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61 arrested in operation targeting opioid trafficking on darknet

Operation SaboTor also seizes 660 pounds of drugs, 51 firearms, more than $7M

JACKSONVILLE, Fla. – A coordinated law enforcement operation targeting opioid trafficking on the darknet netted 61 arrests, members of the Joint Criminal Opioid and Darknet Enforcement team announced Tuesday. 

Operation SaboTor, which was conducted from Jan. 11 to March 12, was the second-largest investigation into online opioid trafficking in the U.S. since Operation Disarray last year.

Although none of the people who were arrested were from the Jacksonville area, the U.S. Drug Enforcement Administration's Jacksonville District Office says the arrests are just a microcosm of a larger problem that is dramatically growing. 

Despite their efforts, federal agents say it is becoming increasingly hard to infiltrate the flow of online drug trafficking. Federal agents who go after organized drug traffickers say the darknet has become the Amazon for illegal activity.

"You can pretty much buy anything you want on the dark web," said DEA Assistant Special Agent in Charge Mike Dubet, of the Jacksonville office.

Purchases have included heavy amounts of illegal opioids that are disguised as legitimate prescription medicine. Agents say buyers are using virtual currency to pay for the drugs, which are then shipped to addresses like normal mail.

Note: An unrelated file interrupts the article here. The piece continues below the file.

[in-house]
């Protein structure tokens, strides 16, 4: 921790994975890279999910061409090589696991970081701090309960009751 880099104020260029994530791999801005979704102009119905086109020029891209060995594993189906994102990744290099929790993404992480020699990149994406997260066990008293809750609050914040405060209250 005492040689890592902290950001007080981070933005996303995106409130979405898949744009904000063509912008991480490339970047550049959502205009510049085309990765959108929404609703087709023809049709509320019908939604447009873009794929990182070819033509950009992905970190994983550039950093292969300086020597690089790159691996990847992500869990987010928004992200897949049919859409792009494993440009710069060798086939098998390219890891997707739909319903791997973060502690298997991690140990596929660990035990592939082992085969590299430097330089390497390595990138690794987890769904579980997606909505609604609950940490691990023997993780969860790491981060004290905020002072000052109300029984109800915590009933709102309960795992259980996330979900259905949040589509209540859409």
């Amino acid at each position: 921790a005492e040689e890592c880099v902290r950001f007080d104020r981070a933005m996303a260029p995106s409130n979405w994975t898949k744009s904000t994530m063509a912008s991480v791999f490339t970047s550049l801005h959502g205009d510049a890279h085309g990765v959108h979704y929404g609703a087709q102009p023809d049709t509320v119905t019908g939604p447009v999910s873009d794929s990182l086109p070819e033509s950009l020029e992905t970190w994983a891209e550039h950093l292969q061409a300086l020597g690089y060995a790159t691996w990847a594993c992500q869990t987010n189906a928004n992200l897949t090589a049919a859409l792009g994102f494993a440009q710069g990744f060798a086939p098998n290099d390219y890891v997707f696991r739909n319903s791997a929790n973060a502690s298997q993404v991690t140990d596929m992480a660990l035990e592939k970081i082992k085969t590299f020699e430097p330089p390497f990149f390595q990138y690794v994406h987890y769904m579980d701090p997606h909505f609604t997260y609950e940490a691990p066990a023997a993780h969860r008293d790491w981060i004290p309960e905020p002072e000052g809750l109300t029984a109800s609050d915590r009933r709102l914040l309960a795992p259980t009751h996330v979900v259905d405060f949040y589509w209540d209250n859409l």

"This problem is so big the DEA has created a cyber-support section at our headquarters with all our federal partners to include the FBI, U.S. Postal Service, IRS, HSI (Homeland Security Investigations) and international partners, as well, to combat this issue," Dubet said.

Those partners recently took part in Operation SaboTor, which led to the shutdown of 50 darknet accounts in addition to the arrests of 61 people. The operation also seized 660 pounds of drugs, 51 firearms and more than $7 million. But authorities say there is so much more being offered and sold on the darknet -- an area of the internet that’s often difficult for law enforcement to fully infiltrate. 

“The whole purpose is to remain anonymous," Dubet said. "The vendor remains anonymous as well as the customer."

And as long as they remain anonymous, the online trafficking of illegal narcotics continues. 

One of the reasons why various federal agencies are teaming together to infiltrate the darknet is because authorities have learned people are also using the dark web to solicit murder for hire.


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